Culture

Mistrust, fights and blood sport: How COVID-19 trauma is shaping the 2024 election


Then-President Trump gives a thumbs up upon returning to the White House from Walter Reed National Military Medical Center in October 2020. Trump had been hospitalized for COVID. (Mandel Ngan/AFP/Getty Images/TNS)

Jeffrey Fleishman | (TNS) Los Angeles Times

Much of the country has moved on from the COVID-19 pandemic, but Ruth and Mohammed Nasrullah keep a vigil from their Houston home, posting thousands of pictures and stories of those who have fallen: coaches, tax clerks, teachers, autoworkers and graphic designers.

“We spend our time immersed in death,” Ruth said of the couple’s COVID-19 Wall of Memories, which went on online when graveyards were widening and fear was spreading in January 2021. The wall holds more than 21,000 photographs and histories of those who died. “It gives us perspective. We’ve seen an arc of change in COVID response and grief.”

The pandemic is fading and Americans want to forget, Mohammed said. But people are still dying and the fallout from the virus is playing into attitudes over the divisive state of the country and its politics.

The coronavirus is seldom mentioned by the campaigns of President Biden and Donald Trump, even though its impact on voters and the way the pandemic altered how we live, work, die and mourn has been profound. It accelerated mistrust in government and institutions, emptied downtowns of workers, sparked fights over masks and science, turned school board meetings into political blood sport, hardened the lines between red and blue states and ignited a mental health crisis.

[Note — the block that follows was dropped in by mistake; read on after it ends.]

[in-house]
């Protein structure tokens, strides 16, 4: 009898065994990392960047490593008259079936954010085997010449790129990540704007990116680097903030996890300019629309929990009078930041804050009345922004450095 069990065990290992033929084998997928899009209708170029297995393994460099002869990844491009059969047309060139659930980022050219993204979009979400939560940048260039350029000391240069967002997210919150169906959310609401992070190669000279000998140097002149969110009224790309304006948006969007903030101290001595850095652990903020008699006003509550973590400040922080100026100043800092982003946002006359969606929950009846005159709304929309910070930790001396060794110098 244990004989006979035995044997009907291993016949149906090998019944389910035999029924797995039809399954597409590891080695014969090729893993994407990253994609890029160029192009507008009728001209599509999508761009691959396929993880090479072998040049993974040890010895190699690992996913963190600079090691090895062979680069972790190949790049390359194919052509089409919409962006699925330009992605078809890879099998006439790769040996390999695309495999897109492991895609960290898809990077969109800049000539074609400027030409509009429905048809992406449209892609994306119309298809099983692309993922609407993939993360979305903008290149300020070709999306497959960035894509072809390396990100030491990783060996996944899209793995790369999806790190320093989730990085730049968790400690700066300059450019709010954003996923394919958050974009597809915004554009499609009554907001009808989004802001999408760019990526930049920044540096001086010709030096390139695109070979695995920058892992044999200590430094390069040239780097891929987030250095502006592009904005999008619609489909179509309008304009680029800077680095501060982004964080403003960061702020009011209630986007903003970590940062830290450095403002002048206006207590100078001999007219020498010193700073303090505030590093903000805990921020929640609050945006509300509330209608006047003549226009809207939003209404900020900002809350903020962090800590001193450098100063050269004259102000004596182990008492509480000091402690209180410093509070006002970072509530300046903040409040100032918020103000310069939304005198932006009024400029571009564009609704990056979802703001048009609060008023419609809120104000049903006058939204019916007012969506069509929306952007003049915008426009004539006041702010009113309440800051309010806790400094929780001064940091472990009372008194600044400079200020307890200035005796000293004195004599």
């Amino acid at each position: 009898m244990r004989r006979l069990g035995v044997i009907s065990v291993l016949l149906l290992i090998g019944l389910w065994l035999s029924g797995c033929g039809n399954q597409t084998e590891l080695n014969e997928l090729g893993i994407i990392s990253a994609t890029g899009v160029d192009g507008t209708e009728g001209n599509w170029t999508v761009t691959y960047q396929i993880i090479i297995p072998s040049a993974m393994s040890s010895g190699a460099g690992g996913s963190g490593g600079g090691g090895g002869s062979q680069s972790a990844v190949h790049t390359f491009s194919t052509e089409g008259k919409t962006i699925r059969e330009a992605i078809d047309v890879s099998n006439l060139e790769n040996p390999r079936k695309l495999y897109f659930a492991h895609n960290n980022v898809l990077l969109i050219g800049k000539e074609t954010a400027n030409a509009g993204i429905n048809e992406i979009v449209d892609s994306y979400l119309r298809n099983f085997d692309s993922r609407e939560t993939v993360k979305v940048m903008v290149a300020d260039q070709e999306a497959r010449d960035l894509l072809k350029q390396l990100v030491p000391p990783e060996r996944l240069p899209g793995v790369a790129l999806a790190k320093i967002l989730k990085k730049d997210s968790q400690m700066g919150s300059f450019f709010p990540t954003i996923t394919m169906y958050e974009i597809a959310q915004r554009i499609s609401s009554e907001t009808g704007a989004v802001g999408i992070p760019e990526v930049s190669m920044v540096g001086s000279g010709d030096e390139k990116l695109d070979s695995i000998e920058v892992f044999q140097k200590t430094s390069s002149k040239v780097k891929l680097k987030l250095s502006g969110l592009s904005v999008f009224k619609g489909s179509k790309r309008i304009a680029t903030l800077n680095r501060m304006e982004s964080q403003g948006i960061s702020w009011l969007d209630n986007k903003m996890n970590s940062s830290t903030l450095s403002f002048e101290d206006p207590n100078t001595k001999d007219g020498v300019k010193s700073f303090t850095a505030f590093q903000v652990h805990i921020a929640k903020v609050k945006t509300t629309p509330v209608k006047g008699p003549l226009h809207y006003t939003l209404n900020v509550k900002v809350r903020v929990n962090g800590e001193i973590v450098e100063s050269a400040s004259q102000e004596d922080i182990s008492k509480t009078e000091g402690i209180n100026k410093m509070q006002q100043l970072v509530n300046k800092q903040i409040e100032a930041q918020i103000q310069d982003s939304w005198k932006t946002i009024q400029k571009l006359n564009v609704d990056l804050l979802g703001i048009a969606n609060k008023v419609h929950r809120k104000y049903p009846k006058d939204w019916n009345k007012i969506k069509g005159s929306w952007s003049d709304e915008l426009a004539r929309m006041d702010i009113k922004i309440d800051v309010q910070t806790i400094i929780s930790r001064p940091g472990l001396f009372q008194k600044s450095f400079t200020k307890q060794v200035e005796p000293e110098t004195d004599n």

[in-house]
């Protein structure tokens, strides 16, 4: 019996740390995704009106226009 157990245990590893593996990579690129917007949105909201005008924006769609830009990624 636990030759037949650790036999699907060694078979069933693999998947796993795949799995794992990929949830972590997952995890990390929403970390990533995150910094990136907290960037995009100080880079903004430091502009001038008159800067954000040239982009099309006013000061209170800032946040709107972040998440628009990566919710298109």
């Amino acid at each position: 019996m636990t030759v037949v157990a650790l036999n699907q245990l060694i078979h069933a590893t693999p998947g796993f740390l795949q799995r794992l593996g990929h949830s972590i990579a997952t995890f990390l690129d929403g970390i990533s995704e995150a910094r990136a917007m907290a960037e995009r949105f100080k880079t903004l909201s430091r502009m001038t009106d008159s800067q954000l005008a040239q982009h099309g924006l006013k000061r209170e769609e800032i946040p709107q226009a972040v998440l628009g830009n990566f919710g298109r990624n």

The lingering trauma — 1.2 million people died in the U.S. and an estimated 17 million suffer from long COVID — echoes through issues confronting voters, including inflation, education, crime, immigration and the unease many have for the future. These challenges are shaping a presidential rematch between two candidates most Americans don’t want at a time when the nation appears trapped in a despairing loop of restiveness and uncertainty over the fate of democracy and an economy that has raised rents and kept food prices stubbornly high.

“Society has become more disillusioned over the government’s ability to take on larger issues. The pool of people distrusting the government has gotten larger,” said Kristin Urquiza, who co-founded Marked By COVID, which is calling for an accounting of the government’s pandemic response and establishing a National COVID Memorial. “The pandemic exacerbated everything.”

It wasn’t that long ago that the country and the world slipped through the looking glass. Preachers warned of the end of days. Hospitals filled, ventilators failed and refrigerated trucks were stacked with corpses. The isolated and the lonely sang from windows and balconies. Final goodbyes were spoken over video links and smartphones. No one knew when it would end as collective grief and anger settled in amid news of broken supply chains and the latest from Wuhan, the city in China from where death crossed oceans and borders.

“It completely shifted our lives,” said Natalie Jackson, vice president of the polling firm GQR. “There are ways society has changed that we’re not totally aware of. Historians in a couple of decades will be able to tell us a lot more about how our behavior …read more

Source:: The Mercury News – Entertainment

      

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